The Animal Rights movement began in the second half of the twentieth century as a radical effort not so much to improve the lives of animals in the care of humans, but to terminate entirely the connection between people and animals.
Ingrid Newkirk, co-founder and president of People for the Ethical Treatment of Animals (PETA), summed up the goal of today's modern Animal Rights movement in a speech at the Animal Rights 2002 convention, where she said: "Our goal is total animal liberation." That term refers to the permanent elimination of what animal rights activists consider “exploitation”; i.e., any use of animals for purposes of food, labor, and entertainment. The world they envision has no place for the meat, dairy, leather, fur, silk, and wool industries. They likewise object to fishing, horse racing, zoos, circuses, the use of animals in medical research, and even pet ownership.
On the extremist fringe of this Animal Rights movement is a violent element willing to inflict violence on people and institutions it perceives to be mistreating animals. Such an approach is embodied by the Animal Liberation Front (ALF), a loosely organized, self-identified “animal rights” organization that is classified as a terrorist group by the FBI. ALF's members and affiliates "carr[y] out direct action against animal abuse in the form of rescuing animals and causing financial loss to animal exploiters, usually through the damage and destruction of property." Counted among these "exploiters" are hunters, fishermen, butchers, factory farmers, restaurateurs, and those who use animals to entertain the public (in zoos, circuses, and rodeos). The fur, meat, egg, and dairy industries are also viewed as major offenders, as are scientists and technicians involved in laboratory animal testing. All of these pursuits, charges ALF, "profit from the misery and exploitation of animals."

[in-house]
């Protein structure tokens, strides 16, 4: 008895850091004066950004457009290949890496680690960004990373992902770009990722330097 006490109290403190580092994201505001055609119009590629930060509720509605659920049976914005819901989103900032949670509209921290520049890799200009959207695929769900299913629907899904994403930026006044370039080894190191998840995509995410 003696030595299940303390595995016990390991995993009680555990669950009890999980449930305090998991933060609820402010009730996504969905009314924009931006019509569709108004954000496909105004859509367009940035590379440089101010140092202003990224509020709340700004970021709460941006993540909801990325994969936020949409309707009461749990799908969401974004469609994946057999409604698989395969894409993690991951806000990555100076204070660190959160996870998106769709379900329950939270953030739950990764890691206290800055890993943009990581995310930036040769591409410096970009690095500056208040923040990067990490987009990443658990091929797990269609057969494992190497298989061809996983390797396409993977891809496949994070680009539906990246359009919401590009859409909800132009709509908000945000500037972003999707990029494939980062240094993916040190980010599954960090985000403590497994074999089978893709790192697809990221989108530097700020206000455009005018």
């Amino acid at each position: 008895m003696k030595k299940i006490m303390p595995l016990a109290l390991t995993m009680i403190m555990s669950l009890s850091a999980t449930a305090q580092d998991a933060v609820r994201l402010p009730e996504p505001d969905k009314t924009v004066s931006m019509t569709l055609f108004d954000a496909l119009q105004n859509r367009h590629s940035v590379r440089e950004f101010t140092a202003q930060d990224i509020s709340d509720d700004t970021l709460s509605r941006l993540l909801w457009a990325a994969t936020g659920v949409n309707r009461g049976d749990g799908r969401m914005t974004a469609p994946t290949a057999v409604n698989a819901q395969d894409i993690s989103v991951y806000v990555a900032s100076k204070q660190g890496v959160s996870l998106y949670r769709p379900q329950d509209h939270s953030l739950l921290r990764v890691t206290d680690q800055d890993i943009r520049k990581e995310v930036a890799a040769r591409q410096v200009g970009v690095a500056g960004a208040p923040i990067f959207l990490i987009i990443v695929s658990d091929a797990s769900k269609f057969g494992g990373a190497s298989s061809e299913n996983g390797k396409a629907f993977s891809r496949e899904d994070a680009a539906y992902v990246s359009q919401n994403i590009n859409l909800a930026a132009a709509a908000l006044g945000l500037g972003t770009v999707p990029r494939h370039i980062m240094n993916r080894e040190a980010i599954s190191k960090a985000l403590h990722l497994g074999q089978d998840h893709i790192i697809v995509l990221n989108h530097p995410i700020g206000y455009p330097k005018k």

ALF candidly acknowledges that it takes "illegal actions ... to bring about animal liberation." These actions usually involve rescuing animals from laboratories or inflicting economic damage (by means of theft, vandalism, arson, and sabotage) on those that ALF sees as “animal abusers." In 2004, John E. Lewis, Deputy Assistant Director of the FBI's counterterrorism division, stated that during the preceding ten years ALF and a related group, the Earth Liberation Front, had engaged in more than 1,000 criminal acts and had caused more than $100 million in damage.
The RESOURCES column located on the right side of this page contains a link to the section where profiles of animal-rights groups can be found. It also contains
links to articles, essays, books, and videos that examine the worldviews, tactics, and agendas of organizations affiliated with, or supportive of, the Animal Rights movement.